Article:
Subscribe to never miss an important update!
- Context (TH): China, the world’s top processor of rare earths, banned the export of technology to extract and separate the rare earth metals.
Rare Earth Elements (REEs)
- REE are a group of 17 chemical elements.
- They comprise the 15 lanthanide elements, along with scandium and yttrium.
- They are relatively abundant in Earth’s crust.
- They are rare because they are found in low concentrations and mixed with other minerals, making them difficult and expensive to extract.
- REEs are used to make magnets for electric vehicles (EVs), wind turbines, weapons, etc.
- They are used in electric vehicle (EV) motors, medical devices, weaponry, etc.
- REEs are divided into Heavy (HREEs) and Light (LREEs).
- LREEs are abundant, while HREEs are more critical due to their high demand and low availability.
- Among LREEs, neodymium is the most critical as it is extensively used in all mobile phones, medical equipment and electric vehicles.
- HREEs (like dysprosium, yttrium, and cerium) are critical for clean energy technologies; however, due to their limited supply, they have a small market.
China’s Position in REE Related Markets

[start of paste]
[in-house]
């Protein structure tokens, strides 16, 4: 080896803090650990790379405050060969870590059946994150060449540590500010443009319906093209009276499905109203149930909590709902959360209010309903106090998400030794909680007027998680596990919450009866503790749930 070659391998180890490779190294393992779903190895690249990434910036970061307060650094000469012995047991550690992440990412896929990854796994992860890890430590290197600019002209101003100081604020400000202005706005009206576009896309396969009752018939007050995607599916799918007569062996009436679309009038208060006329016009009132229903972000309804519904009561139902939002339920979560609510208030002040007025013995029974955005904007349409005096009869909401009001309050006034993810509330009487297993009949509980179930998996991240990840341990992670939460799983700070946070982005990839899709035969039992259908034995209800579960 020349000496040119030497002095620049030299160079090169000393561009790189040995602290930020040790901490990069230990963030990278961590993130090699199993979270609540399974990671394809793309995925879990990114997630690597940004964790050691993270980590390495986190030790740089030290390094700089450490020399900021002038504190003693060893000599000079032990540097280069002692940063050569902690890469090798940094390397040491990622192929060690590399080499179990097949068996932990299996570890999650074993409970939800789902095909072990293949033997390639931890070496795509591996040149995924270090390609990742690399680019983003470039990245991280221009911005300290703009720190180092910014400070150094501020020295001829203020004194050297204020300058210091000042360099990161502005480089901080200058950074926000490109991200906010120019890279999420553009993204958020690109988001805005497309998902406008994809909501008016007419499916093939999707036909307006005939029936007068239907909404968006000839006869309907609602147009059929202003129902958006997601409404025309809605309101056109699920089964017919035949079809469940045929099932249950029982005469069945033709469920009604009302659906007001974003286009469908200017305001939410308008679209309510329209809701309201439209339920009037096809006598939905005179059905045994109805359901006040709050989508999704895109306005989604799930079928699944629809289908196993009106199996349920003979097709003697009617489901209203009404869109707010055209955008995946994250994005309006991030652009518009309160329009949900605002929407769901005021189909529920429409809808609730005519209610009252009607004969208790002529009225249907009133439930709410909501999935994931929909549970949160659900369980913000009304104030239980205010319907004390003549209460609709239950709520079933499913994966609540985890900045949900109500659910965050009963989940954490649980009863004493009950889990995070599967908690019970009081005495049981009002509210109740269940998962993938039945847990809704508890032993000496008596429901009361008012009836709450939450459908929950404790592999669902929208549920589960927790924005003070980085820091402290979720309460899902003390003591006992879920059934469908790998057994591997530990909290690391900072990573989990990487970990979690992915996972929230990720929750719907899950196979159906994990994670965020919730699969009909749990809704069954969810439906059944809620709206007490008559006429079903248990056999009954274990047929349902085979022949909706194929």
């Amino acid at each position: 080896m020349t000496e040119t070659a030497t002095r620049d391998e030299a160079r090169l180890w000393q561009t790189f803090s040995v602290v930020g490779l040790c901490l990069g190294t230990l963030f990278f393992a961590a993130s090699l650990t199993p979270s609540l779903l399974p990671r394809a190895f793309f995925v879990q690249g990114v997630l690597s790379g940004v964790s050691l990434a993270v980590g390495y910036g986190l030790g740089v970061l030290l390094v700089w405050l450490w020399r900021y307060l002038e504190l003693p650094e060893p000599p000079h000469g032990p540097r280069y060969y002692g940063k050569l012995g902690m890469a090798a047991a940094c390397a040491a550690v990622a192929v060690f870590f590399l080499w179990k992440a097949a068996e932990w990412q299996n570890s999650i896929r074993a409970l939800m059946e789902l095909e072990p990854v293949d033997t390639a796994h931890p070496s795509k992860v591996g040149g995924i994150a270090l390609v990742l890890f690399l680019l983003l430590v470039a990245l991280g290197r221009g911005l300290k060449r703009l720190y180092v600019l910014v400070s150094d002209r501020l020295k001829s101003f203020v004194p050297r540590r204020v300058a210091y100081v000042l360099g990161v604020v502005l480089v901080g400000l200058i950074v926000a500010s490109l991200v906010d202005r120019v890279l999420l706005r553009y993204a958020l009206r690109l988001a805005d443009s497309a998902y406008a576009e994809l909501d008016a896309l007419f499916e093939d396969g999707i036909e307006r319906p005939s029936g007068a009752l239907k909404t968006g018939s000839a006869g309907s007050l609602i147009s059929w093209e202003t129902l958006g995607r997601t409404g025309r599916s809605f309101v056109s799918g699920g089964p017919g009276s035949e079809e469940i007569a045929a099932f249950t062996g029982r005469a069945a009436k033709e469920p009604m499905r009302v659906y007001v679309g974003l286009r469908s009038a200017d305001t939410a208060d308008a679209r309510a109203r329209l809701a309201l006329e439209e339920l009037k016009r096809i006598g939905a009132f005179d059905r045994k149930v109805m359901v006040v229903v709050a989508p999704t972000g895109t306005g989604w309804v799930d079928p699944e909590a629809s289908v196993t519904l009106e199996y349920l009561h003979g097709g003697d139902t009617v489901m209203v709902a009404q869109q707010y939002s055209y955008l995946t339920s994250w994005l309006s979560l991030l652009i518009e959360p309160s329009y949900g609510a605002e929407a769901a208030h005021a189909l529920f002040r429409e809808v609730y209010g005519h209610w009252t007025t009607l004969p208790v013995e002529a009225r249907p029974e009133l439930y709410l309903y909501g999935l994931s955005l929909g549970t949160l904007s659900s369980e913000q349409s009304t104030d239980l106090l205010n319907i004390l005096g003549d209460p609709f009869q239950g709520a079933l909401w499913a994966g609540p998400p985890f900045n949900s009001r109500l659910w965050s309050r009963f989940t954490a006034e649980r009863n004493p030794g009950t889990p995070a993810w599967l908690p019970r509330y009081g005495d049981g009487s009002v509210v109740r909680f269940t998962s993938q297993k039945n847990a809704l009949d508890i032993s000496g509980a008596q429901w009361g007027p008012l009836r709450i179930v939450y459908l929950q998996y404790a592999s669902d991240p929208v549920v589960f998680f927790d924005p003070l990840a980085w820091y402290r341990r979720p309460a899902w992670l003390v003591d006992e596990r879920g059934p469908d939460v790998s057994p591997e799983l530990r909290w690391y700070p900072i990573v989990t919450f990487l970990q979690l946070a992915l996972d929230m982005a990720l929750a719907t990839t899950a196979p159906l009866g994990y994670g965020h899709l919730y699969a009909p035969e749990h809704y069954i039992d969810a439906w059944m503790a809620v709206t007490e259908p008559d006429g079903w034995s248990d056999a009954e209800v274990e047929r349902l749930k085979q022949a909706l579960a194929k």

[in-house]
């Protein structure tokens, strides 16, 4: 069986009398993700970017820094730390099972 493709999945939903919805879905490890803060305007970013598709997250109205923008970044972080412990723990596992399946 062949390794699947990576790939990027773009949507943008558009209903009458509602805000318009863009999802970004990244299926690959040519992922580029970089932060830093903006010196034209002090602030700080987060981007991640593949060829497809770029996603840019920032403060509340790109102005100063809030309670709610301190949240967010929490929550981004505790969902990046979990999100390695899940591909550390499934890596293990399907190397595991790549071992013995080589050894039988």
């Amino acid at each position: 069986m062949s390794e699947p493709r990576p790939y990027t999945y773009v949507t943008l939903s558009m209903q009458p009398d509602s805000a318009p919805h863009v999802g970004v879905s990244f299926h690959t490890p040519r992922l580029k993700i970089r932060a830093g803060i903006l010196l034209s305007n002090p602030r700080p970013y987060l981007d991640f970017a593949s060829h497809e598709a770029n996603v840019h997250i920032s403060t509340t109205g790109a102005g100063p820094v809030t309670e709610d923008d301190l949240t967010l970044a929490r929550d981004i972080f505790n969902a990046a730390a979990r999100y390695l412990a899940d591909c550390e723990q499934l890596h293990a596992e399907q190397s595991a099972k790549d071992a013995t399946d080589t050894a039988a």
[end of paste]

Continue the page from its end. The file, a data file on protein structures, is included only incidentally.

- China has a monopoly in the REEs-related market.
- It accounted for more than 2/3rd of mined REEs last year.
- It constitutes nearly 90% of global refined REE output.
- It also dominates the supply of rare-earth magnets.
Reason Behind the China’s Ban
- China has banned the export of rare earth technologies on the grounds of national security.
- But the real motive is to make it harder for the US and its allies to bolster Western supplies of REE.
- The latest move comes as the US and EU become more concerned about China’s growing exports of clean energy products and its dominance of key supply chain portions.
Consequences of China’s Move
- Lower adoption of green energy products: The Conference of Parties 28 to UNFCCC held in UAE has outlined an urgent shift to green energy products due to the growing climate crisis.
- Trade tensions and disputes: In retaliation to China’s ban, the USA and the EU will increase tariffs on EVs from China.
- Increased costs and supply chain disruptions: Western countries and other nations may face higher production costs and delays in manufacturing products using REEs.
- Geopolitical risks and dependencies: China’s monopoly over REE processing technology can create vulnerabilities for other countries in future.
- Shifting power dynamics: China’s dominance in REE processing technology enhances its global trade leverage and potentially amplifies its influence in critical technology sectors.